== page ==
Notes on urban and rural gardens











I was introduced to the term garden ecology lab at a presentation given by Gail Langellotto, Oregon State University Master Gardener statewide coordinator.

That is only one of her titles. Her profile includes professor of horticulture, entomologist and principle investigator of the garden ecology lab.

Garden ecology lab is the socio-ecological research in urban and suburban garden systems, according to the posting on their blog site. The group consists of students interested in ecology, horticultural therapy and urban soils.

The plan is to incorporate home gardeners for home garden study sites. At present the garden sites being studied are across the Cascades. The geographical location shouldn’t mean we can’t benefit from the information the study provides. It would be so beneficial if someday the studies extended to Central and Eastern Oregon. That wish would be what my father would call “a pie in the sky” wish.

A blog post on July 29 opened my eyes. The post offered information gathered from 27 vegetable gardens in Corvallis and Portland and tested for “differences between garden sites based upon bed type (e.g. raised beds versus in-ground beds).

All gardens were managed by certified extension master gardeners.

The most frequently given garden advice in articles, books and friend-to-friend is to add organic matter. The advice of adding organic matter is that it improves soil tilth and nutrition.

Research shows this practice developed in large-scale farming operations where farmers struggled to raise their soil organic material content by even 1 percent across tens or hundreds of acres of production.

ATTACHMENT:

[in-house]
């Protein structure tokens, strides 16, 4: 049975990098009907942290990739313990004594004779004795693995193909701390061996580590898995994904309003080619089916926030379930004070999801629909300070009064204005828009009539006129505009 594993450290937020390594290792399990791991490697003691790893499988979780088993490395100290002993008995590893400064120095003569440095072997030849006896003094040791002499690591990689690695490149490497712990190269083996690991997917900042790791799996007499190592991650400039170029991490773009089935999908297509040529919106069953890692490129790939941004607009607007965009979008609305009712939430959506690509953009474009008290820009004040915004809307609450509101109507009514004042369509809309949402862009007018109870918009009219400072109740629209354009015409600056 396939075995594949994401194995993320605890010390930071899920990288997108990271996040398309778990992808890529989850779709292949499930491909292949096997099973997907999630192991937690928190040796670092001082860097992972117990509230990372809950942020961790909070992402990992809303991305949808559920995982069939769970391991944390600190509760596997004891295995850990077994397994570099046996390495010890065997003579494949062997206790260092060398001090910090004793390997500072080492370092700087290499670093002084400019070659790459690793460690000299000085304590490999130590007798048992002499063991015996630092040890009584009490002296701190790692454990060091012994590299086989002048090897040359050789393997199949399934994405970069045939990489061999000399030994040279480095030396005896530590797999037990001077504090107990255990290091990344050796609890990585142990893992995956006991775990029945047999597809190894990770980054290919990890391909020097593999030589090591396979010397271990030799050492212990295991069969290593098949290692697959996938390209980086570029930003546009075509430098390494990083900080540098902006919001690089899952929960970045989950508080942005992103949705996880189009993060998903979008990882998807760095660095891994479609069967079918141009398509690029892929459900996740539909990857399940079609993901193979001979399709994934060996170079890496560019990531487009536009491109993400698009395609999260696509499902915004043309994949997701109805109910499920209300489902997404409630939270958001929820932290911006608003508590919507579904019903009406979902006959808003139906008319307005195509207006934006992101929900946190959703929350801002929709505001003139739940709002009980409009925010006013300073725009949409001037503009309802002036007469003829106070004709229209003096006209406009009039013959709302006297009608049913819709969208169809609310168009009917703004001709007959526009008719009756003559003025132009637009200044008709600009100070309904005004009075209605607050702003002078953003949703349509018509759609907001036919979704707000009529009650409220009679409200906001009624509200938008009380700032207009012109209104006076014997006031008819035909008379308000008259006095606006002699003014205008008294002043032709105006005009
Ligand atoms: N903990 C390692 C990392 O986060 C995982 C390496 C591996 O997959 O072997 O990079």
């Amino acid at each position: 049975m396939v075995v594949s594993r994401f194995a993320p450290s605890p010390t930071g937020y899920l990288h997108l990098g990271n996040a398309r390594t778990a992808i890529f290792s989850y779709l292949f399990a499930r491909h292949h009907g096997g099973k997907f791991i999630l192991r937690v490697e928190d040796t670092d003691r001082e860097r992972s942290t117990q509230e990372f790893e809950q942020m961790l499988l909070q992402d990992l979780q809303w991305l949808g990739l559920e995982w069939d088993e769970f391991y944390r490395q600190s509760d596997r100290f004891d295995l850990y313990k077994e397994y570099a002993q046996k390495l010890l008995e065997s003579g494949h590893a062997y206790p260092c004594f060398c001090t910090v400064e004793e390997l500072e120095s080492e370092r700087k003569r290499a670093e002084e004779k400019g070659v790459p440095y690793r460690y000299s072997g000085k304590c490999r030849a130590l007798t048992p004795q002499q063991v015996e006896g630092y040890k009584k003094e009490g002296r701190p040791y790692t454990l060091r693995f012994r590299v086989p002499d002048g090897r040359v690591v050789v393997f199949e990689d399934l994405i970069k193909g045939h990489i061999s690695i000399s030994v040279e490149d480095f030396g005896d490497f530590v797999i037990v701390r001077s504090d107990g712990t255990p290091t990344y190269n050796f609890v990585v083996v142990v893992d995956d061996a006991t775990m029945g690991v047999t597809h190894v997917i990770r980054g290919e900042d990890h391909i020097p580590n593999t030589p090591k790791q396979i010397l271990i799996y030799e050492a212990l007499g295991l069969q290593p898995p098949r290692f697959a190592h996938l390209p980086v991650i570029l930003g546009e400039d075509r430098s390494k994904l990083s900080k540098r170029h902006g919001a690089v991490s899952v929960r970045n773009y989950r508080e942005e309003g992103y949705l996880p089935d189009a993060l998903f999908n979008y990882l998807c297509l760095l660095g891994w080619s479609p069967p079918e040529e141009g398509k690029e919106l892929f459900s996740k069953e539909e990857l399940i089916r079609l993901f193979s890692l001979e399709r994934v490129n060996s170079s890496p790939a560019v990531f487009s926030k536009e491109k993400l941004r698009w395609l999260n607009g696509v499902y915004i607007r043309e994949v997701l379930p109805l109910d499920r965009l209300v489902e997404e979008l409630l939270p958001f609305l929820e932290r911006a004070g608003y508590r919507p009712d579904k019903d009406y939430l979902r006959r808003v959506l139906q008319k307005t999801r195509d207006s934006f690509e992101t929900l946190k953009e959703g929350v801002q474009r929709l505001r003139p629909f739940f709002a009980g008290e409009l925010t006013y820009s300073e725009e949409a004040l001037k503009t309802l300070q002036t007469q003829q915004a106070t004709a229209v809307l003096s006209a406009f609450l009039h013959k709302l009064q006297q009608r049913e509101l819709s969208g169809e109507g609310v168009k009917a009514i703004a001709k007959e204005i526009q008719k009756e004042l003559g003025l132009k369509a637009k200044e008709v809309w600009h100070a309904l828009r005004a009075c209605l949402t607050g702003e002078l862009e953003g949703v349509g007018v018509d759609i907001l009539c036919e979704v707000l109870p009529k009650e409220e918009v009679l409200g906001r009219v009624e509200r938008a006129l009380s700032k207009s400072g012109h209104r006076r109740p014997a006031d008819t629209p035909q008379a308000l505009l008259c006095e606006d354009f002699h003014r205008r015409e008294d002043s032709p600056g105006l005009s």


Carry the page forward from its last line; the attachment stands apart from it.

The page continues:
Nearly every garden in the study sites that was sampled had an excess on the average of 13 percent by volume of organic material.

The soil management guidelines is to aim for a 3 to 6 percent soil. “Raised beds were significantly over-enriched in organic matter (15 percent organic soil on average), compared with in-ground beds (10 percent on average).

To put it another way, master gardener-tended vegetable gardens were over-enriched in organic materials by 2 to 5 times the recommended level.”

One tends to ask, “So, what’s the problem?” The excess in organic matter is likely to contribute to excessive levels of other soil parameters.

All gardens were above the recommended levels for sulfur, phosphorus, calcium and magnesium. Nitrogen, potassium and boron were generally within the recommended levels.

Our garden plots have gotten smaller over the years and it is easy to understand the thoughts and practices of the big family garden no longer apply.

We need to add amendments as needed to correct certain problems but we need to also understand that more is not necessarily better. An example was given that “nitrogen is extremely mobile in soils while phosphorus tends to build up over time.”

The garden ecology lab studies have the potential of helping all of us become more vested and conscientious of how we manage our garden and landscape.

We need to have a starting point and that would be to have a soil test done that would be inclusive enough to offer more than nitrogen, phosphorus and potassium percentages.

Two early posts included Plant of the Week: common yarrow on Aug. 31, 2018, which reinforced to me the value of a plant that is very drought tolerant and a pollinator, plus the foliage is a source of food and habitat of many species of butterfly and moth caterpillars. First Bee List from Native Plant Study was the second posting on Sept. 3 that I have referenced several times. The study is being done in a 3-acre field rather than the home study sites. The post is fascinating as it includes the images of the bees that are listed.

— Reporter: douville@ broadband.com

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